The perfect Christmas gift for a child: a pension

Stephen Cameron
Financial Planning

Don’t be retiring when it comes to choosing a present for the children in your family, says Stephen Cameron of Lovewell Blake Financial Planning.

I once saw a study which showed that 36% of presents given to children on Christmas Day won’t be played with beyond Boxing Day, with the average child consigning four of their festive gifts to the toybox before the turkey is even cold.

That is a sobering thought for parents and grandparents who are still pondering what to buy their loved little ones this Christmas.  Even without taking into account the environmental implications of such waste, most of us would prefer the money we spend on presents to have a rather longer impact than that.

For those people, here is an unusual Christmas gift idea: why not buy your child or grandchild a pension?

Demographics mean that those born today will be facing an even more uncertain retirement than today’s generations.  Who knows what the state pension will look like in 70 years’ time, or even if it will exist in its current form?  Whatever happens, it seems certain that today’s children will need to be more self-sufficient in retirement than any generation in the last 150 years.

Hence the idea of gifting a pension.

Few people realise it, but parents and legal guardians can open a pension for a child from the moment of birth onwards.  Once it is set up, others – for example, grandparents – can contribute a maximum of £3,600 a year into it.  What’s more, that maximum contribution will actually only cost £2,880, because the taxman will make up the rest.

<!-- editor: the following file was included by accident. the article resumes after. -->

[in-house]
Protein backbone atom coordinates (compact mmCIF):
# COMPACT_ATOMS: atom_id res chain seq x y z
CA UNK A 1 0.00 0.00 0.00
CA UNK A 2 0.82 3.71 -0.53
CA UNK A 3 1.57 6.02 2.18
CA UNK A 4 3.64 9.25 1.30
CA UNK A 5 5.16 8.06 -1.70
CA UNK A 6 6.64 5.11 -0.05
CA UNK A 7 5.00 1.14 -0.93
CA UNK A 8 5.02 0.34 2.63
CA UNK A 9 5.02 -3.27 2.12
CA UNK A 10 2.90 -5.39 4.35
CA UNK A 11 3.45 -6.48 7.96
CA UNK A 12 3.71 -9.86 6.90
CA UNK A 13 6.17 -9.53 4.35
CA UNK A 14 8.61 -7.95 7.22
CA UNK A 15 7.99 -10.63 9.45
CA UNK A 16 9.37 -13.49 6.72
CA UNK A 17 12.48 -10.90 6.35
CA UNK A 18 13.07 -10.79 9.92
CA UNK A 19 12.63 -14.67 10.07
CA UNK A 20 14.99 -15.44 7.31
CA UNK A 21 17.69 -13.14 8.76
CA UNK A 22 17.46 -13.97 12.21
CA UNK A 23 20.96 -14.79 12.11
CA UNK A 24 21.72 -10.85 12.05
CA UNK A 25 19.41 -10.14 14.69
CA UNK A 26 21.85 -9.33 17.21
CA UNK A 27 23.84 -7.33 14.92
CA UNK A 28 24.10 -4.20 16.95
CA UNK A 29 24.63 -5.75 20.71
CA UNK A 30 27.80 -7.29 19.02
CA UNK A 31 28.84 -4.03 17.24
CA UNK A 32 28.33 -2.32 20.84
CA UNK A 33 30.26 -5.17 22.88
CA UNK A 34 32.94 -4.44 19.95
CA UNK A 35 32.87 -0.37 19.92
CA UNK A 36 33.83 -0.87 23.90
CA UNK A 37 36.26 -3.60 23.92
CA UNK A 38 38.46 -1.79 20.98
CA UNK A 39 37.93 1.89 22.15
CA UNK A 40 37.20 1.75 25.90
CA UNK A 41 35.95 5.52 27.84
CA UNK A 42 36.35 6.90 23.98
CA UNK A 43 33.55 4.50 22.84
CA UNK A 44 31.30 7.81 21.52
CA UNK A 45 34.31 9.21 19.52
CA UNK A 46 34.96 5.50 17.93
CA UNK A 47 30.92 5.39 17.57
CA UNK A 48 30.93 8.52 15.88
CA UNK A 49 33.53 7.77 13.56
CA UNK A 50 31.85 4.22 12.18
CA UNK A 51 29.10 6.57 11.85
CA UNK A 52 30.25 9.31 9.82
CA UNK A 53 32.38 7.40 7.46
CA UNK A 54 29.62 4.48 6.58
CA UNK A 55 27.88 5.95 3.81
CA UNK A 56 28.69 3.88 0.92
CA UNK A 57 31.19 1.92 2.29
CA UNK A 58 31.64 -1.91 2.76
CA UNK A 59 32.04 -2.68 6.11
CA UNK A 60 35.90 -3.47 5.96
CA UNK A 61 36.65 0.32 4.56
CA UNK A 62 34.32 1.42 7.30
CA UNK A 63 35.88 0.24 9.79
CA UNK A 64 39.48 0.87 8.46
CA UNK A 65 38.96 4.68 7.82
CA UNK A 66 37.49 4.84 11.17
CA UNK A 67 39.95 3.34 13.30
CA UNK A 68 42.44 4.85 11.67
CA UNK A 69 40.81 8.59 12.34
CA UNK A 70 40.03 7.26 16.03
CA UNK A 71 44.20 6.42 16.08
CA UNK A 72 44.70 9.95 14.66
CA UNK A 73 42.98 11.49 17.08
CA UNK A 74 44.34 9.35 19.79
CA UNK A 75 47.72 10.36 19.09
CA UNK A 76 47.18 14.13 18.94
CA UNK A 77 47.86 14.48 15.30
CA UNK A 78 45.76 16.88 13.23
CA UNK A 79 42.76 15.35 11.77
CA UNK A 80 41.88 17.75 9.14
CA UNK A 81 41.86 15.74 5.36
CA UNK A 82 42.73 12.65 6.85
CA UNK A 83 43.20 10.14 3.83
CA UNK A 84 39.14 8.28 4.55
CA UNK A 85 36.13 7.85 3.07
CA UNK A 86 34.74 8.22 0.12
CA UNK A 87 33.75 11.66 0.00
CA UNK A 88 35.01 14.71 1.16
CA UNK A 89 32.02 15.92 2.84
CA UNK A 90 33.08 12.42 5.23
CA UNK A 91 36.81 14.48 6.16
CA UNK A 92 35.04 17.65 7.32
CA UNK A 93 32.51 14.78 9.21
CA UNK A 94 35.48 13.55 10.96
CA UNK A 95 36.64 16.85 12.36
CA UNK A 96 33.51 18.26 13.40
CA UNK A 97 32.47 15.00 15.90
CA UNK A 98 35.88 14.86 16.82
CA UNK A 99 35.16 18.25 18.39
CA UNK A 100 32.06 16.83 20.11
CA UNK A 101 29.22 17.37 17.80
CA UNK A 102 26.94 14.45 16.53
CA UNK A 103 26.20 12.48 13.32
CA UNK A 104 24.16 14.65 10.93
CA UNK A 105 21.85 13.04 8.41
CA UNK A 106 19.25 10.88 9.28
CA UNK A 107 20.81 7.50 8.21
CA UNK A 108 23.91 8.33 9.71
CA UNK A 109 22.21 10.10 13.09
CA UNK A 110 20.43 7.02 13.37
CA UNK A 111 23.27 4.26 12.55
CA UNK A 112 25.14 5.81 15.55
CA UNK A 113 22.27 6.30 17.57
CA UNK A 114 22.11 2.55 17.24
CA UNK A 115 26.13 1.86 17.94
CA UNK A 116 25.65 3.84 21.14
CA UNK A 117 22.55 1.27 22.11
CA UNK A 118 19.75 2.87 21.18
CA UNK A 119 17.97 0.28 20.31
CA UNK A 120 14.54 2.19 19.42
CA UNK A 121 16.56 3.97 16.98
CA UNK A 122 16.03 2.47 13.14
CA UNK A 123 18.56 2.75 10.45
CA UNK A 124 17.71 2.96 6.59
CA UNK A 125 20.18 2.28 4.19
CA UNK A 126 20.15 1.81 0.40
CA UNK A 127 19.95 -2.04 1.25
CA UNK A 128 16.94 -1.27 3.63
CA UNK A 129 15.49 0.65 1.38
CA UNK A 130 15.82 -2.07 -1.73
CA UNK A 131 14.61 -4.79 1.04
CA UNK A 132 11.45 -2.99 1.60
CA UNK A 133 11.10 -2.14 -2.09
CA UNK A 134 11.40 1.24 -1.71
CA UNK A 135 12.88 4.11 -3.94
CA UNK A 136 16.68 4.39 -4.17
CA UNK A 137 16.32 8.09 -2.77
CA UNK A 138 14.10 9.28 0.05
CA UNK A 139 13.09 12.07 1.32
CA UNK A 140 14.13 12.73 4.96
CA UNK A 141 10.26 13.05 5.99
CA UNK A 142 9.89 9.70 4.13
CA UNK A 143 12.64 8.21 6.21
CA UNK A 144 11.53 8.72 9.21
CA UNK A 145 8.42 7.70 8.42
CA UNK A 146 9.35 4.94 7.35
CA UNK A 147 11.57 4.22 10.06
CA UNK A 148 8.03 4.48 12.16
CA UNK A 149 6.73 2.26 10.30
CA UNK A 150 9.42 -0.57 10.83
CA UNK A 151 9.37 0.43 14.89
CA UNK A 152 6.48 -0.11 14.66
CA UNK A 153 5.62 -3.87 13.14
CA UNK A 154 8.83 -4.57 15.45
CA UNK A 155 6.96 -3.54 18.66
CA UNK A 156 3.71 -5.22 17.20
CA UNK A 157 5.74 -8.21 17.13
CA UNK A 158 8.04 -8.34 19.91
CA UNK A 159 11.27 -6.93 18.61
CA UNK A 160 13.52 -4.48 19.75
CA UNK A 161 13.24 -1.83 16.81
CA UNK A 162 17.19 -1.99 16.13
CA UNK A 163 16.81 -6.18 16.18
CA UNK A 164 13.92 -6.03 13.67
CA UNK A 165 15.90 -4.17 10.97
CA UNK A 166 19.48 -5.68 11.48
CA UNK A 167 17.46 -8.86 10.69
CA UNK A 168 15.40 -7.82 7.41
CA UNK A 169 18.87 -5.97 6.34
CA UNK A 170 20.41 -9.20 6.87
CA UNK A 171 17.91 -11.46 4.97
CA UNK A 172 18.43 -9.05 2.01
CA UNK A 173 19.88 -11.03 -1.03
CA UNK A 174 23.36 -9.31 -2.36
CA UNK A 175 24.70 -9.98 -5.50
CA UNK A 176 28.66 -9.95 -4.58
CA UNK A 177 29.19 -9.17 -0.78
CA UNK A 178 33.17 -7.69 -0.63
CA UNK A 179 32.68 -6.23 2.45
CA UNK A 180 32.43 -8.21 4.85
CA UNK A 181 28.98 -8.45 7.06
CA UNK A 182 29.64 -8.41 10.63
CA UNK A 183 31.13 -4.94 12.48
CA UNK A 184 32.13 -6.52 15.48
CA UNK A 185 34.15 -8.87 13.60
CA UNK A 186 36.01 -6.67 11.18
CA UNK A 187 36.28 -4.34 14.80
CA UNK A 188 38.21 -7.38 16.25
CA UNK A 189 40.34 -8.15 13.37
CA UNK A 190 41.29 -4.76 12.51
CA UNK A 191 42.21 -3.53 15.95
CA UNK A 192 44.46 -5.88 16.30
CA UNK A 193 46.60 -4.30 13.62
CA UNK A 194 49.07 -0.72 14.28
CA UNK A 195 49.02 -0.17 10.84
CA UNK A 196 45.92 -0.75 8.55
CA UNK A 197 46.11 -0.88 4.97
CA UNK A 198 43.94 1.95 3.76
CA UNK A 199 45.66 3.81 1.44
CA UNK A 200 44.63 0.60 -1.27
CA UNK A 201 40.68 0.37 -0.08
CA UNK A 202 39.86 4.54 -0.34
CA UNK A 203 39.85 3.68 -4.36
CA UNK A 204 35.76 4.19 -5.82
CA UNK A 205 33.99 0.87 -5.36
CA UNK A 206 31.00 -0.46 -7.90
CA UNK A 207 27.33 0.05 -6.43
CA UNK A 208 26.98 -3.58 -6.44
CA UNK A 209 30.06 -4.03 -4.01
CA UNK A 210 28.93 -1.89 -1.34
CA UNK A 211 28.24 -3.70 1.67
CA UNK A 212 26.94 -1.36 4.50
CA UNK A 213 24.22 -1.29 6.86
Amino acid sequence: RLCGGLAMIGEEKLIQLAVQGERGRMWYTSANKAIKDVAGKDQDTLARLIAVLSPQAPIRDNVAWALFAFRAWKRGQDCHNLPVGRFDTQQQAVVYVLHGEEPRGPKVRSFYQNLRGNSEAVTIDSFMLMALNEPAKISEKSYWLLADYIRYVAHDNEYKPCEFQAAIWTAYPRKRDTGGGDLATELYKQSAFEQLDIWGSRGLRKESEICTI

And here’s the thing: if you were to make that contribution every year for the first 18 years of a child’s life, it would create a pension pot which could well be worth hundreds of thousands of pounds by the time the child retires, even if they don’t contribute anything else to it in their lifetime.

What’s more, they can’t touch the money until they are 57 (under current legislation), so there can be no temptation to embark on the kind of reckless spending that, let’s face it, most of us would have undertaken had we received a significant windfall at the age of 18.

Often it is grandparents who have income or capital which is beyond their immediate needs, and many don’t want to wait until they die before passing it on to future generations. 

The good news is that they can give away up to £3,000 a year of their capital (more than the maximum £2,880 net contribution they can make to a grandchild’s pension).  Or this could be funded from surplus income every year, without creating any kind of inheritance tax liability; in fact it would reduce any inheritance tax liability that might otherwise exist.

Securing your child’s (or grandchild’s) future is the best present you can give them. Today’s young people are facing a financially uncertain world; building a foundation to support them in later life could be the best Christmas present ever.

If you have any questions

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